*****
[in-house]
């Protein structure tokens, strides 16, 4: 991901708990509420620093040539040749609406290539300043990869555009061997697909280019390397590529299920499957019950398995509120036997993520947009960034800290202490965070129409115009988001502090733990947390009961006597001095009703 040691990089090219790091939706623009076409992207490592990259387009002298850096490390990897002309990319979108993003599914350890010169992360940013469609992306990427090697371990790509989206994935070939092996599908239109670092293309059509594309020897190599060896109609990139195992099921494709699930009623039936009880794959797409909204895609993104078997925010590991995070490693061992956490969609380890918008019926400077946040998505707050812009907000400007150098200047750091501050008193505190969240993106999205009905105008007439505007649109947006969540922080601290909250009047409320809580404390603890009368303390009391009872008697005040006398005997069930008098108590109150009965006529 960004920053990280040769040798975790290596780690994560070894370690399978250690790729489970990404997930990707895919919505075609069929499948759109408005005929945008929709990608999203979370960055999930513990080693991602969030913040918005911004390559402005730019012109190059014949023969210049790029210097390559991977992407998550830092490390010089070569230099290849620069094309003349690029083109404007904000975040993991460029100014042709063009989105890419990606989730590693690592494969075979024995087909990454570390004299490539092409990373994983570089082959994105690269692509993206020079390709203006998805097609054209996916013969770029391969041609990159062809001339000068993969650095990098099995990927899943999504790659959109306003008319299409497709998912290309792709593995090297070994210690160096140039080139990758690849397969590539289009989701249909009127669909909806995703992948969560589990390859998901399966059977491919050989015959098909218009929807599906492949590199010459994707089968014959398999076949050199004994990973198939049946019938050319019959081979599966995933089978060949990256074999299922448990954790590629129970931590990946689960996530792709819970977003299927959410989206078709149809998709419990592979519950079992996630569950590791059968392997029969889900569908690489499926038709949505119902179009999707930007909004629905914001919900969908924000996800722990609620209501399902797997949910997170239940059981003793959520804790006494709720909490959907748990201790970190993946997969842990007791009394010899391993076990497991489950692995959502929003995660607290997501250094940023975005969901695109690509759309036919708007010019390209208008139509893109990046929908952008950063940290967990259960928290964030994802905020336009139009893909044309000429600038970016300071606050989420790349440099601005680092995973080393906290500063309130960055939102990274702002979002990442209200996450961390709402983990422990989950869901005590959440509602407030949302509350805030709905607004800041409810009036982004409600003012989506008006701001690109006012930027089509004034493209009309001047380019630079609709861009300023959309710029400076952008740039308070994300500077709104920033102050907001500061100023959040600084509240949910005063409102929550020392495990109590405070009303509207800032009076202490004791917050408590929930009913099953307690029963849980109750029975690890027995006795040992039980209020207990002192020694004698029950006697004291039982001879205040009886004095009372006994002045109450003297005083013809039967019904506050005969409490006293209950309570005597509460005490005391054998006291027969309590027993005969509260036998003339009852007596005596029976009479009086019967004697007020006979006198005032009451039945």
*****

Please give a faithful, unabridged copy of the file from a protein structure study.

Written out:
[in-house]
């Protein structure tokens, strides 16, 4: 991901708990509420620093040539040749609406290539300043990869555009061997697909280019390397590529299920499957019950398995509120036997993520947009960034800290202490965070129409115009988001502090733990947390009961006597001095009703 040691990089090219790091939706623009076409992207490592990259387009002298850096490390990897002309990319979108993003599914350890010169992360940013469609992306990427090697371990790509989206994935070939092996599908239109670092293309059509594309020897190599060896109609990139195992099921494709699930009623039936009880794959797409909204895609993104078997925010590991995070490693061992956490969609380890918008019926400077946040998505707050812009907000400007150098200047750091501050008193505190969240993106999205009905105008007439505007649109947006969540922080601290909250009047409320809580404390603890009368303390009391009872008697005040006398005997069930008098108590109150009965006529 960004920053990280040769040798975790290596780690994560070894370690399978250690790729489970990404997930990707895919919505075609069929499948759109408005005929945008929709990608999203979370960055999930513990080693991602969030913040918005911004390559402005730019012109190059014949023969210049790029210097390559991977992407998550830092490390010089070569230099290849620069094309003349690029083109404007904000975040993991460029100014042709063009989105890419990606989730590693690592494969075979024995087909990454570390004299490539092409990373994983570089082959994105690269692509993206020079390709203006998805097609054209996916013969770029391969041609990159062809001339000068993969650095990098099995990927899943999504790659959109306003008319299409497709998912290309792709593995090297070994210690160096140039080139990758690849397969590539289009989701249909009127669909909806995703992948969560589990390859998901399966059977491919050989015959098909218009929807599906492949590199010459994707089968014959398999076949050199004994990973198939049946019938050319019959081979599966995933089978060949990256074999299922448990954790590629129970931590990946689960996530792709819970977003299927959410989206078709149809998709419990592979519950079992996630569950590791059968392997029969889900569908690489499926038709949505119902179009999707930007909004629905914001919900969908924000996800722990609620209501399902797997949910997170239940059981003793959520804790006494709720909490959907748990201790970190993946997969842990007791009394010899391993076990497991489950692995959502929003995660607290997501250094940023975005969901695109690509759309036919708007010019390209208008139509893109990046929908952008950063940290967990259960928290964030994802905020336009139009893909044309000429600038970016300071606050989420790349440099601005680092995973080393906290500063309130960055939102990274702002979002990442209200996450961390709402983990422990989950869901005590959440509602407030949302509350805030709905607004800041409810009036982004409600003012989506008006701001690109006012930027089509004034493209009309001047380019630079609709861009300023959309710029400076952008740039308070994300500077709104920033102050907001500061100023959040600084509240949910005063409102929550020392495990109590405070009303509207800032009076202490004791917050408590929930009913099953307690029963849980109750029975690890027995006795040992039980209020207990002192020694004698029950006697004291039982001879205040009886004095009372006994002045109450003297005083013809039967019904506050005969409490006293209950309570005597509460005490005391054998006291027969309590027993005969509260036998003339009852007596005596029976009479009086019967004697007020006979006198005032009451039945």